typically grows to between 50 and 75 feet in height, with a trunk diameter
of 1 to 3 feet. It has an oblong or rounded crown that becomes more irregularly
open with age. The lower branches droop and are slowly lost, leaving pin-like,
grows in moist, usually rich soils of bottomlands (palustris refers
to marshes) in almost every county in Illinois. It is common in floodplains
along streams and at the edges of swamps and ponds. Throughout the rest
of its range from Massachusetts, west to southeastern Iowa and south to
Oklahoma east to northern Virginia, it occurs in moist, clay soils.
Overall, it commonly grows on sites that flood occasionally, but not during the growing season. It grows on sites with a 'claypan' such as Illinois flatwoods, which tend to be very wet, with standing water at the surface in the winter and spring.
Pin oak is very similar to Hill's or northern pin oak. It is distinguished from Hill's oak by its acorns, which are shorter and covered by a shallower cup than those of Hill's oak which are about twice as long and taper. The trees also differ in their habitat preferences. Whereas pin oak grows in moist, bottomland soils, Hill's oak prefers drier upland soils. Pin oak leaves turn red or brown in the fall and persist on the tree during the winter. Hill's oak leaves turn color and are shed in the autumn. The winter-persistent leaves and the pin-like stubs (which remain after the lower branches of pin oak are lost as the tree matures) are the most distinctive characteristics of the tree.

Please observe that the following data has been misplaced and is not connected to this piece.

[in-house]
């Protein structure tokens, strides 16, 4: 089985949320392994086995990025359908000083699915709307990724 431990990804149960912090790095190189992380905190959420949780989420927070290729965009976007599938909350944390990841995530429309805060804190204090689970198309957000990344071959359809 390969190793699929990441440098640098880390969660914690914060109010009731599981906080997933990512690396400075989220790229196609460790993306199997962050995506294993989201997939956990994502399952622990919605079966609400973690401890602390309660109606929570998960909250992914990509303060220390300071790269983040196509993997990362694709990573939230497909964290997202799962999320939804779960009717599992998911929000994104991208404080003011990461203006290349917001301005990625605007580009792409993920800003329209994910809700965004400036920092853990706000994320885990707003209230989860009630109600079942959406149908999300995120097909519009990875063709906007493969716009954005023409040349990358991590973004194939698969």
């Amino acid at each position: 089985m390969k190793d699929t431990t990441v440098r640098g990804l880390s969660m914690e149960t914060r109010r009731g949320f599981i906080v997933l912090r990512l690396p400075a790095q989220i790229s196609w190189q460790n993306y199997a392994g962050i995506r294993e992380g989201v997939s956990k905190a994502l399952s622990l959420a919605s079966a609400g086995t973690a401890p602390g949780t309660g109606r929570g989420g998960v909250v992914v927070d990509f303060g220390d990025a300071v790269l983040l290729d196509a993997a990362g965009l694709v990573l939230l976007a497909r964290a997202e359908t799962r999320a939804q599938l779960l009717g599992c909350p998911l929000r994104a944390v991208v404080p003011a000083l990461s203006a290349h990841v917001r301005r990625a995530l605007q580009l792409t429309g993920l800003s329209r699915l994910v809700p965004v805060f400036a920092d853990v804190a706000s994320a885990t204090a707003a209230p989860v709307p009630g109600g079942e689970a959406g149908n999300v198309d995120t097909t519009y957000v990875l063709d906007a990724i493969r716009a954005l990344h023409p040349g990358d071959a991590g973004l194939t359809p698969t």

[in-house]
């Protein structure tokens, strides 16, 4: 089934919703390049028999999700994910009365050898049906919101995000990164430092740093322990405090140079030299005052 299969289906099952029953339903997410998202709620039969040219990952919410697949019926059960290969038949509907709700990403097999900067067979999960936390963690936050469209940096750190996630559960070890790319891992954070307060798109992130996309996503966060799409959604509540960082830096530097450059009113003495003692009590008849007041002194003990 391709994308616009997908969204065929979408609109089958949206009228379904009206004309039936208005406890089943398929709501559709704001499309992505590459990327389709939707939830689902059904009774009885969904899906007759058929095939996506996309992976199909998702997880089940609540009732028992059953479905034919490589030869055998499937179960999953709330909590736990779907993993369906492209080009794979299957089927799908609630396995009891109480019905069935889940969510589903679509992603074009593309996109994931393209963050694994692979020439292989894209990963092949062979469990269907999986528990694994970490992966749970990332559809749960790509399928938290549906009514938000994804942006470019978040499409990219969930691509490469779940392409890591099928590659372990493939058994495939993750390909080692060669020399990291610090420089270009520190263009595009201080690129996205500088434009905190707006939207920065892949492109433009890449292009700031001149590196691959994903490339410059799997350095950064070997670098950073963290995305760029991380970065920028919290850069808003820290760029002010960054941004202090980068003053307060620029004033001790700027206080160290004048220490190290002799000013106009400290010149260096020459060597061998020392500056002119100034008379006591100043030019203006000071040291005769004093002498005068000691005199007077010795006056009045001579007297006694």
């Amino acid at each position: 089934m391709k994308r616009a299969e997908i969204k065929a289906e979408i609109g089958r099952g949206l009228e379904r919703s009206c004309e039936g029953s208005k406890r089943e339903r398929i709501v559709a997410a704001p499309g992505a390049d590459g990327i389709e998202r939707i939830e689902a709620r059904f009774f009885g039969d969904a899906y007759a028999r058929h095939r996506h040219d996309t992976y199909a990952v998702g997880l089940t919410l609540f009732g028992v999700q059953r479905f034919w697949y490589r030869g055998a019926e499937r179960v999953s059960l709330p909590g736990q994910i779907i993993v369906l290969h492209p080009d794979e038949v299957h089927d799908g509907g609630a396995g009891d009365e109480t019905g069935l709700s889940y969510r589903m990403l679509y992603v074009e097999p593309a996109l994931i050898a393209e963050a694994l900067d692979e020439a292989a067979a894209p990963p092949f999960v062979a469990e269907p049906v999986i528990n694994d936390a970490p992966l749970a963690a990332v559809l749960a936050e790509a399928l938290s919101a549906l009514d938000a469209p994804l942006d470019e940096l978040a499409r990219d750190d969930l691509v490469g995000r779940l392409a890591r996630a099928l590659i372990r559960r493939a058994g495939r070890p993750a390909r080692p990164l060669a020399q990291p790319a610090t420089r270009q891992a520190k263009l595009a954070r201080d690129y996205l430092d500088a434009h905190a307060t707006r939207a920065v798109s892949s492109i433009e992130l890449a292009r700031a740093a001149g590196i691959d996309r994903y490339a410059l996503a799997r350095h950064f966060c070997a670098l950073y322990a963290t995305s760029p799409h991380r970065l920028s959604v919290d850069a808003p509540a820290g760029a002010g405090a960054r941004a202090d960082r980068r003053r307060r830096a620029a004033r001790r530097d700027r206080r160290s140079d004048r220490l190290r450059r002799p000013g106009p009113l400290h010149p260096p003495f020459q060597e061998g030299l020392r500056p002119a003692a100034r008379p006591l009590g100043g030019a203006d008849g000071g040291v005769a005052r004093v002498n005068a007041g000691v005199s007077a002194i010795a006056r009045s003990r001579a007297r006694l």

Pin oak is a member of the red oak group. Its bark is lighter gray or reddish brown when young, becoming or darker gray brown when mature. It is smooth when young, developing shallow furrows as it ages.
are slender and reddish brown to gray brown and shiny.
are approximately 1/8 inch long, reddish brown and are sharp pointed.
The leaves are alternate and simple, with 5-7 deeply incised, bristle-tipped lobes. They are up to 7 inches long and up to 4 inches broad, with a slender leaf stalk up to 2 inches long. They are dark green and shiny on the upper surface and paler with tufts of hair along the veins on the underside. Dead leaves tend to remain on the tree in the winter.
is monoecious; both male (staminate) and female (pistillate) flowers are
borne on the same tree. The male flowers appear as catkins and the female
flowers in groups of 1-3 just as the leaves begin to unfold.
are 1/2 inch long and up to 1/2 inch across, and are borne singly or in
groups of up to four. They can occur with or without stalks, and are nearly
hemispherical in shape, the cup being thin and saucer-shaped. The nuts
are often striate, and the cups are reddish brown and finely hairy or hairless.
wood is hard and heavy. It is used for fence posts, fuel, and general construction.
Because it is fast growing and tolerant of urban stresses, it is commonly
planted as an ornamental.